Question number 3 today in Question Time will be:
AARON GILMORE to the Minister of Finance: Have New Zealand’s after-tax wages been rising faster than prices?
English is going to reply ‘yes’ and point to the same silly numbers that he and Key have been waving around for the last week or so.
To recap, the numbers they’re using are the average ordinary time wage for full-time workers. That number doesn’t include changes to the incomes of part-timers, it doesn’t include changes in the amount of overtime pay people are getting, and it is distorted by rising unemployment.
Think about it: there’s a recession. Who loses their jobs? Not the doctors, or the lawyers, or the accountants. No, it’s people on low incomes who make up most of the lost jobs. So, what happens to the average wage of the remaining employed people? It increases eh? A bad thing has happened that gives you a result that, at first glance, appears good.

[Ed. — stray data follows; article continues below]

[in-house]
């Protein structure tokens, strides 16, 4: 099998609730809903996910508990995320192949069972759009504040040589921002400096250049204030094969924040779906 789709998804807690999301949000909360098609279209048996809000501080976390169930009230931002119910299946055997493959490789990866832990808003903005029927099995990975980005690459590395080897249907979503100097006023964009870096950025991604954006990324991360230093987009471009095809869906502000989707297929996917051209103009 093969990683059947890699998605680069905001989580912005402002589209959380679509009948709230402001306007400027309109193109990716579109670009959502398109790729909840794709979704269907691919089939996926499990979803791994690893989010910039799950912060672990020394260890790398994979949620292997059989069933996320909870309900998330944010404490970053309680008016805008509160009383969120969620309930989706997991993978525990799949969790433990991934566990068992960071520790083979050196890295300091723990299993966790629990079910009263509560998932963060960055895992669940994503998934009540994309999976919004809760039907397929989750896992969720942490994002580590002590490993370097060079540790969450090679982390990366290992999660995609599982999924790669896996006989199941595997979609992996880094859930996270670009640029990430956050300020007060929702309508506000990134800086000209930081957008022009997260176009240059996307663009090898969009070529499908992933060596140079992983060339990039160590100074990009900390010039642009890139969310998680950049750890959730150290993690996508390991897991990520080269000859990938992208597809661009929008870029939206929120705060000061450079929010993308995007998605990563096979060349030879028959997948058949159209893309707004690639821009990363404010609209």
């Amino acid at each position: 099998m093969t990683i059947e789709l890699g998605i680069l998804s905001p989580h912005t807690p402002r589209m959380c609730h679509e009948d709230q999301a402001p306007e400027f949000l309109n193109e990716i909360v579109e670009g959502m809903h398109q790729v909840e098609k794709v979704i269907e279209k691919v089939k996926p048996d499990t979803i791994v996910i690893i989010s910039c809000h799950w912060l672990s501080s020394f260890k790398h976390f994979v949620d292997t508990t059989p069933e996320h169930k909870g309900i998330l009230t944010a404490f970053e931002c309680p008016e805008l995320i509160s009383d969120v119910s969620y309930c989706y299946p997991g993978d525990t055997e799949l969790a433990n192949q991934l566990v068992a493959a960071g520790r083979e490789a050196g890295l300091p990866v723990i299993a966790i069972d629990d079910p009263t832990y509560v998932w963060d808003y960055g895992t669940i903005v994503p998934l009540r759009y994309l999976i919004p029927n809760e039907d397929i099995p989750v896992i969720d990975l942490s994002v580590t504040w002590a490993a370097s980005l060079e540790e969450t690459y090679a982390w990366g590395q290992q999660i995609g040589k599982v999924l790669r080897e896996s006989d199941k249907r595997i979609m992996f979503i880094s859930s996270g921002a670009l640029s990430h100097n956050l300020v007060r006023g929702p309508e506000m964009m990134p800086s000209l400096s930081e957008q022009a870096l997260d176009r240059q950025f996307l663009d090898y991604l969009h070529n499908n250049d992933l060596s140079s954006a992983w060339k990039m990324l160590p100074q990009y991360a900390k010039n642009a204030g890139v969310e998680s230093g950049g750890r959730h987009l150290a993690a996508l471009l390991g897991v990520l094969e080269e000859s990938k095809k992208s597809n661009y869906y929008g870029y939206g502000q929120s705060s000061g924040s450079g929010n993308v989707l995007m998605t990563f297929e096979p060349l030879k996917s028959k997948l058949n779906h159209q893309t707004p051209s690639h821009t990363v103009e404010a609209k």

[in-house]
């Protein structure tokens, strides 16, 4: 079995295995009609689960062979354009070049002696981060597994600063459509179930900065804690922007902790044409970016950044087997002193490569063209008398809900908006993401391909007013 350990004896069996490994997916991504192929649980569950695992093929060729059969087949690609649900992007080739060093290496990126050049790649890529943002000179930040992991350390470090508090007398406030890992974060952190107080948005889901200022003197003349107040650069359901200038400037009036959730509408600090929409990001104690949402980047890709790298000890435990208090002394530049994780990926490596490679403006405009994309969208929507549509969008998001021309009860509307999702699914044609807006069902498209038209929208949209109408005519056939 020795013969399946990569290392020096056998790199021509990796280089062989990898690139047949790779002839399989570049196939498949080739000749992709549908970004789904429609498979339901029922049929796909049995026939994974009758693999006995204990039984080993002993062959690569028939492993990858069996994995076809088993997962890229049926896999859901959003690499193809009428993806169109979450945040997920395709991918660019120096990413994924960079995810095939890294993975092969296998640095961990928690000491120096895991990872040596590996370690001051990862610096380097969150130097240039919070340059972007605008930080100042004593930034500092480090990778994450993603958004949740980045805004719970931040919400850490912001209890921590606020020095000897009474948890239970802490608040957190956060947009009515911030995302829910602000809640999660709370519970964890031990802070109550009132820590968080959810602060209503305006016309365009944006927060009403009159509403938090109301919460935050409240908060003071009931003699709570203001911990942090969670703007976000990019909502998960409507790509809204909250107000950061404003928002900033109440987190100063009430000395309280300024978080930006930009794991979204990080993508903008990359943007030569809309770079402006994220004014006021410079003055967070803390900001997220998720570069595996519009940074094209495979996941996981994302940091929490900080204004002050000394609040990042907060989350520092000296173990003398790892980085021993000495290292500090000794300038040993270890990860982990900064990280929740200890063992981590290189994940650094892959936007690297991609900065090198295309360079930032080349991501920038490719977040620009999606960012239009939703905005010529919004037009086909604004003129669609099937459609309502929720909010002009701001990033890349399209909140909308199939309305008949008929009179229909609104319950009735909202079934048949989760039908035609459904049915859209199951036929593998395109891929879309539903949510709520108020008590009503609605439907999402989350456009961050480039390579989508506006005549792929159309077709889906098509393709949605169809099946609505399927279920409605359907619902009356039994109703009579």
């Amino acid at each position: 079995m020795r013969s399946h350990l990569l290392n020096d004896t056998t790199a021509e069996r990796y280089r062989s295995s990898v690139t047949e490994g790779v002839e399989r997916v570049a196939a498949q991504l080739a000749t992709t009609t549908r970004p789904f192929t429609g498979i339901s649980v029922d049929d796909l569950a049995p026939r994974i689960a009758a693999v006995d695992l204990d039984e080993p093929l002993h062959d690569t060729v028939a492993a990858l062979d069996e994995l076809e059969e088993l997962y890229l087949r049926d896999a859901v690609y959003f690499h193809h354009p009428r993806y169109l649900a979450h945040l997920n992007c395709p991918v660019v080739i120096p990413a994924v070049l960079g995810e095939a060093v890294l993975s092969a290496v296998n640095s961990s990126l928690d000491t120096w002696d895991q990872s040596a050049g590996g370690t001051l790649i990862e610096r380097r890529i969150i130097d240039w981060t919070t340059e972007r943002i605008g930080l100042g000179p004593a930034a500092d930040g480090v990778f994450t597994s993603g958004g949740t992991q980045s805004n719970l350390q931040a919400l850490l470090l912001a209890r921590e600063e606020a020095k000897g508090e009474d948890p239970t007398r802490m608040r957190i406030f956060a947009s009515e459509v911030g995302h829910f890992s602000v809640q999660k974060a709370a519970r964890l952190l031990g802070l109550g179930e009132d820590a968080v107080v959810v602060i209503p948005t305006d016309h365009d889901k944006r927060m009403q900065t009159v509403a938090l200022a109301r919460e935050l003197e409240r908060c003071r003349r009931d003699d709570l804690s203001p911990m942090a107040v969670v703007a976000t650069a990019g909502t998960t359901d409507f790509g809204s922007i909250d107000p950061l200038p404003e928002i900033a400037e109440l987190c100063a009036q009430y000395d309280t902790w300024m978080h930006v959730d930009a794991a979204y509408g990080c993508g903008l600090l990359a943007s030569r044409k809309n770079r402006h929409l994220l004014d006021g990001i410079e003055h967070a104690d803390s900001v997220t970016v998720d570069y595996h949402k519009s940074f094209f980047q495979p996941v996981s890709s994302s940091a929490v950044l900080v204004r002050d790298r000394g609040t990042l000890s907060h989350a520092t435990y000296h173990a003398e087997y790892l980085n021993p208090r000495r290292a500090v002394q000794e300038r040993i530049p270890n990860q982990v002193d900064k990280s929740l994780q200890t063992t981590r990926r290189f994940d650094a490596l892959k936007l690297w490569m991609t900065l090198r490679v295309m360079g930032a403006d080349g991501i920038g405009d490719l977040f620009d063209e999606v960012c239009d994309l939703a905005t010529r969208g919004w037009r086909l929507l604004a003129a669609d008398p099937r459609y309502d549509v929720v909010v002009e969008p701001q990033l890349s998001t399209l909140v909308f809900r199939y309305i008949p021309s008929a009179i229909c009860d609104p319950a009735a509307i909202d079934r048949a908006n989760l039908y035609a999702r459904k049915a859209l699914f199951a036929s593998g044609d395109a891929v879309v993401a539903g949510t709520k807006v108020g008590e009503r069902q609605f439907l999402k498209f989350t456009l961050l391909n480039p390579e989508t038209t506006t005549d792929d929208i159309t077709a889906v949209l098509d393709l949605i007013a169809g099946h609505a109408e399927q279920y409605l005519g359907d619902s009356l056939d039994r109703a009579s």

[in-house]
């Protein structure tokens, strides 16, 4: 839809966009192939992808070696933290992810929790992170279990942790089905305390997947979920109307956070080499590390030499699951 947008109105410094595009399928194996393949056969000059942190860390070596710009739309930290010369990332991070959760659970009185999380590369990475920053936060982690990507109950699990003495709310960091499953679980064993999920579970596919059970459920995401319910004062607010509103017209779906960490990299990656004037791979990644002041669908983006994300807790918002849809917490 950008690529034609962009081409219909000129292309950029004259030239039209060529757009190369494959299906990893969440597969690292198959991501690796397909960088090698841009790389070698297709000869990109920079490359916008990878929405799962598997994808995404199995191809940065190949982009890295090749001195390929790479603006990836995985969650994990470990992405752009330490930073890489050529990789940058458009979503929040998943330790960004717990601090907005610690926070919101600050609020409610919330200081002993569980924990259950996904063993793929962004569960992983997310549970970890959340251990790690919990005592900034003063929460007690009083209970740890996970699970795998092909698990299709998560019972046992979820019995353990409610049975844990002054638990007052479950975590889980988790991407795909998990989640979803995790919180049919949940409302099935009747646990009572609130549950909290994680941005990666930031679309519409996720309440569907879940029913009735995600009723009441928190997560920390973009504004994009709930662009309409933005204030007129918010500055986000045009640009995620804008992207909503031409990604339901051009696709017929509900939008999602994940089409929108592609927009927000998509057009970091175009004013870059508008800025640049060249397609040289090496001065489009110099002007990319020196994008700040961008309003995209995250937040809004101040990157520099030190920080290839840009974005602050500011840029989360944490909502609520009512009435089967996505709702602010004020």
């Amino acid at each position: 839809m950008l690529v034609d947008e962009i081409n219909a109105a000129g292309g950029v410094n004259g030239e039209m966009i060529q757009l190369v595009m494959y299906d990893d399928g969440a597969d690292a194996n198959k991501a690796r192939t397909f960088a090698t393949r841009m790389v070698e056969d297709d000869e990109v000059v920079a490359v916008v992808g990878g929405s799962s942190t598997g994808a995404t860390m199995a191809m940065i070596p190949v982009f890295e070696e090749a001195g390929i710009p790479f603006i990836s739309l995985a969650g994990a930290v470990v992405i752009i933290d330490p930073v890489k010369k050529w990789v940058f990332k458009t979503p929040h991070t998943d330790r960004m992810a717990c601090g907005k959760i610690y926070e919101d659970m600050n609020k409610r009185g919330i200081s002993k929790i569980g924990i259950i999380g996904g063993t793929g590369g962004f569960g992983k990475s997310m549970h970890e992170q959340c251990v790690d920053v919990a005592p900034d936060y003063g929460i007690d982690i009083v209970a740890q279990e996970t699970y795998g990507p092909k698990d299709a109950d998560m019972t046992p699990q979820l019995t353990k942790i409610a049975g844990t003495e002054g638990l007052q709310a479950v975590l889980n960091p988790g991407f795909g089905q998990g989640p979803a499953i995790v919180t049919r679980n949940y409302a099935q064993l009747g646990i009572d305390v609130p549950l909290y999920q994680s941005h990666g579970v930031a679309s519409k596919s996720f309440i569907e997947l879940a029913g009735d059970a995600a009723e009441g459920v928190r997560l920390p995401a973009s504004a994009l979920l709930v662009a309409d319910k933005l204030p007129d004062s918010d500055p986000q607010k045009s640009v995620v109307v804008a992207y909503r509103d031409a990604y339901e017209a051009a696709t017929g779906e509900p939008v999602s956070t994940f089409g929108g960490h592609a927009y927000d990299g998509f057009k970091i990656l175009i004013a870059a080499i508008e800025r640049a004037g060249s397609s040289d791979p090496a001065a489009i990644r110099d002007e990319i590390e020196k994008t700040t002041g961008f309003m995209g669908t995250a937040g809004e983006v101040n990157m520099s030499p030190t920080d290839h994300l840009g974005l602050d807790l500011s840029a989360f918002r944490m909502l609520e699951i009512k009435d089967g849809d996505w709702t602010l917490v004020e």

It’s like you’ve got a bunch of differently sized bottles full of beer. You take away the smallest ones, the average amount of beer per bottle rises, but the total amount you have is actually less.
Same with wages. Yes, thanks to the fact that a whole lot of low wage employees have lost their jobs, the average full time ordinary wage has risen 3.2% faster than inflation since National came to power.
But you have to remember to ask – what about the 100,000 extra jobless since National came to power, who know have no wages?
What has actually happened to the total amount of wages that the families of this country have to spend? It’s fallen: the average weekly wage income per working age person is down 1% after inflation since National came to power.
And it’s going to get worse. Wages are ‘sticky’ – they are slow to respond to economic shocks. It’s only now that many wages are being negiotated for the first time since the recession started and many workers (like the teachers and the medicial technicians) are being offered below inflation pay rises.
Treasury knows it’s going to happen. That’s why they forecast that real wages will fall 3.8% over this year, and wages per working age person won’t get back to their peak until 2014.
Of course, it doesn’t need to be this way. Workers’ wages could be protected and rising. But for that to happen we would need a Finance Minister who does his job, rather than occupying himself with statistical chicanery.